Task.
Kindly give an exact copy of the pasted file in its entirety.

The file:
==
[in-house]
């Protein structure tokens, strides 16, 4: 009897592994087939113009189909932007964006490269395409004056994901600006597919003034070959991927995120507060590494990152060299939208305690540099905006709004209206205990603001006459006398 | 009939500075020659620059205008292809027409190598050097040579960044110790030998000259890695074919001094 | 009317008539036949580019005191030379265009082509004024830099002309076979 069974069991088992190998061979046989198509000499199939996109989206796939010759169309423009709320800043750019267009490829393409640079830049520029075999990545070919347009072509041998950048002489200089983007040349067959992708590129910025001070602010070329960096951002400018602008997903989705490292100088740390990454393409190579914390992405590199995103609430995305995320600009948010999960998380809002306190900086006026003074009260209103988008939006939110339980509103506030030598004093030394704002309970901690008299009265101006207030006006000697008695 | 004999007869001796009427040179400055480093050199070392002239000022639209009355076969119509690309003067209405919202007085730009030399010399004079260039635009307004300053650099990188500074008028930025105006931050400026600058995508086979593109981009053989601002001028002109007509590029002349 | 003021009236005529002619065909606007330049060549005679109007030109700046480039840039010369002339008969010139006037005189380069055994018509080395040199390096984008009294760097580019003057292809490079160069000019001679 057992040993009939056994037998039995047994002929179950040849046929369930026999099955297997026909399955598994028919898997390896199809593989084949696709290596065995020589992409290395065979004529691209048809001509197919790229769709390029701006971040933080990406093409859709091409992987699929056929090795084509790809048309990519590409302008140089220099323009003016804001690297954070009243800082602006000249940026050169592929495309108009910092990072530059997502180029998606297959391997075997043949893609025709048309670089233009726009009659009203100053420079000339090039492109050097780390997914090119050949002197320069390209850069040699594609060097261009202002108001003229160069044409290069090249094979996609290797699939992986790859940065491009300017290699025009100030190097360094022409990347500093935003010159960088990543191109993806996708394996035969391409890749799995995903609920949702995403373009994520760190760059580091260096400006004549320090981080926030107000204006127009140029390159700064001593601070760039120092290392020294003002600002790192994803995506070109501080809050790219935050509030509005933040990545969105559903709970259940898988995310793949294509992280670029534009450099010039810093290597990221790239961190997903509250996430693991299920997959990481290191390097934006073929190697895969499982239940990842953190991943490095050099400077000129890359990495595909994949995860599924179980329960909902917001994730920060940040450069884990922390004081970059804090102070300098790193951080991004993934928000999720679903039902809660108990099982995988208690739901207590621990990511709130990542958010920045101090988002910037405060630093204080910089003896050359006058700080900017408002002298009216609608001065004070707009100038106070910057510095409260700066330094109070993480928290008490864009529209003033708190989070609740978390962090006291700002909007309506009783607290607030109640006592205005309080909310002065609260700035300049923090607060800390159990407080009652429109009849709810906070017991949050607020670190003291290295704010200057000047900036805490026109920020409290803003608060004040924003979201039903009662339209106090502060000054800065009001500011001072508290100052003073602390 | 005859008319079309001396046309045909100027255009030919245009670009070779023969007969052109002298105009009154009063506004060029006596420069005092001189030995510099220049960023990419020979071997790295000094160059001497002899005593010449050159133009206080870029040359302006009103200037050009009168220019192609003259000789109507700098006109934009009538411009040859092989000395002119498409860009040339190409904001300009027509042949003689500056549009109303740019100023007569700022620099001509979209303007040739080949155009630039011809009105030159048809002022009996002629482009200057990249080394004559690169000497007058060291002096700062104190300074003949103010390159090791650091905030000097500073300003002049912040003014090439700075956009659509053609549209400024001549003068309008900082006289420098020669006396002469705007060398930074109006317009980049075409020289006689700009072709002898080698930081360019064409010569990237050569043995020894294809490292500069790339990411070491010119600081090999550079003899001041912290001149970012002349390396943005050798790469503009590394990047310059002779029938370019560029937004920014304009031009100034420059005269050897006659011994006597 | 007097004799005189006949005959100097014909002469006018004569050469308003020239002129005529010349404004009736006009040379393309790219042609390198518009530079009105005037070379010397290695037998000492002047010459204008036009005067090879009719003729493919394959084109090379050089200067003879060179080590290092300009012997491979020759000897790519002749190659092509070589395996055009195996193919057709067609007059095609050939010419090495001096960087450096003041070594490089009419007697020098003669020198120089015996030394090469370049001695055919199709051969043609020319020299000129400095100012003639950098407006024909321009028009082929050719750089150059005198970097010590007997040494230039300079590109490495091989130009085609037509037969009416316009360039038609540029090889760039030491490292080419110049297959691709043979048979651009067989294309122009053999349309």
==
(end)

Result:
[in-house]
């Protein structure tokens, strides 16, 4: 009897592994087939113009189909932007964006490269395409004056994901600006597919003034070959991927995120507060590494990152060299939208305690540099905006709004209206205990603001006459006398 | 009939500075020659620059205008292809027409190598050097040579960044110790030998000259890695074919001094 | 009317008539036949580019005191030379265009082509004024830099002309076979 069974069991088992190998061979046989198509000499199939996109989206796939010759169309423009709320800043750019267009490829393409640079830049520029075999990545070919347009072509041998950048002489200089983007040349067959992708590129910025001070602010070329960096951002400018602008997903989705490292100088740390990454393409190579914390992405590199995103609430995305995320600009948010999960998380809002306190900086006026003074009260209103988008939006939110339980509103506030030598004093030394704002309970901690008299009265101006207030006006000697008695 | 004999007869001796009427040179400055480093050199070392002239000022639209009355076969119509690309003067209405919202007085730009030399010399004079260039635009307004300053650099990188500074008028930025105006931050400026600058995508086979593109981009053989601002001028002109007509590029002349 | 003021009236005529002619065909606007330049060549005679109007030109700046480039840039010369002339008969010139006037005189380069055994018509080395040199390096984008009294760097580019003057292809490079160069000019001679 057992040993009939056994037998039995047994002929179950040849046929369930026999099955297997026909399955598994028919898997390896199809593989084949696709290596065995020589992409290395065979004529691209048809001509197919790229769709390029701006971040933080990406093409859709091409992987699929056929090795084509790809048309990519590409302008140089220099323009003016804001690297954070009243800082602006000249940026050169592929495309108009910092990072530059997502180029998606297959391997075997043949893609025709048309670089233009726009009659009203100053420079000339090039492109050097780390997914090119050949002197320069390209850069040699594609060097261009202002108001003229160069044409290069090249094979996609290797699939992986790859940065491009300017290699025009100030190097360094022409990347500093935003010159960088990543191109993806996708394996035969391409890749799995995903609920949702995403373009994520760190760059580091260096400006004549320090981080926030107000204006127009140029390159700064001593601070760039120092290392020294003002600002790192994803995506070109501080809050790219935050509030509005933040990545969105559903709970259940898988995310793949294509992280670029534009450099010039810093290597990221790239961190997903509250996430693991299920997959990481290191390097934006073929190697895969499982239940990842953190991943490095050099400077000129890359990495595909994949995860599924179980329960909902917001994730920060940040450069884990922390004081970059804090102070300098790193951080991004993934928000999720679903039902809660108990099982995988208690739901207590621990990511709130990542958010920045101090988002910037405060630093204080910089003896050359006058700080900017408002002298009216609608001065004070707009100038106070910057510095409260700066330094109070993480928290008490864009529209003033708190989070609740978390962090006291700002909007309506009783607290607030109640006592205005309080909310002065609260700035300049923090607060800390159990407080009652429109009849709810906070017991949050607020670190003291290295704010200057000047900036805490026109920020409290803003608060004040924003979201039903009662339209106090502060000054800065009001500011001072508290100052003073602390 | 005859008319079309001396046309045909100027255009030919245009670009070779023969007969052109002298105009009154009063506004060029006596420069005092001189030995510099220049960023990419020979071997790295000094160059001497002899005593010449050159133009206080870029040359302006009103200037050009009168220019192609003259000789109507700098006109934009009538411009040859092989000395002119498409860009040339190409904001300009027509042949003689500056549009109303740019100023007569700022620099001509979209303007040739080949155009630039011809009105030159048809002022009996002629482009200057990249080394004559690169000497007058060291002096700062104190300074003949103010390159090791650091905030000097500073300003002049912040003014090439700075956009659509053609549209400024001549003068309008900082006289420098020669006396002469705007060398930074109006317009980049075409020289006689700009072709002898080698930081360019064409010569990237050569043995020894294809490292500069790339990411070491010119600081090999550079003899001041912290001149970012002349390396943005050798790469503009590394990047310059002779029938370019560029937004920014304009031009100034420059005269050897006659011994006597 | 007097004799005189006949005959100097014909002469006018004569050469308003020239002129005529010349404004009736006009040379393309790219042609390198518009530079009105005037070379010397290695037998000492002047010459204008036009005067090879009719003729493919394959084109090379050089200067003879060179080590290092300009012997491979020759000897790519002749190659092509070589395996055009195996193919057709067609007059095609050939010419090495001096960087450096003041070594490089009419007697020098003669020198120089015996030394090469370049001695055919199709051969043609020319020299000129400095100012003639950098407006024909321009028009082929050719750089150059005198970097010590007997040494230039300079590109490495091989130009085609037509037969009416316009360039038609540029090889760039030491490292080419110049297959691709043979048979651009067989294309122009053999349309």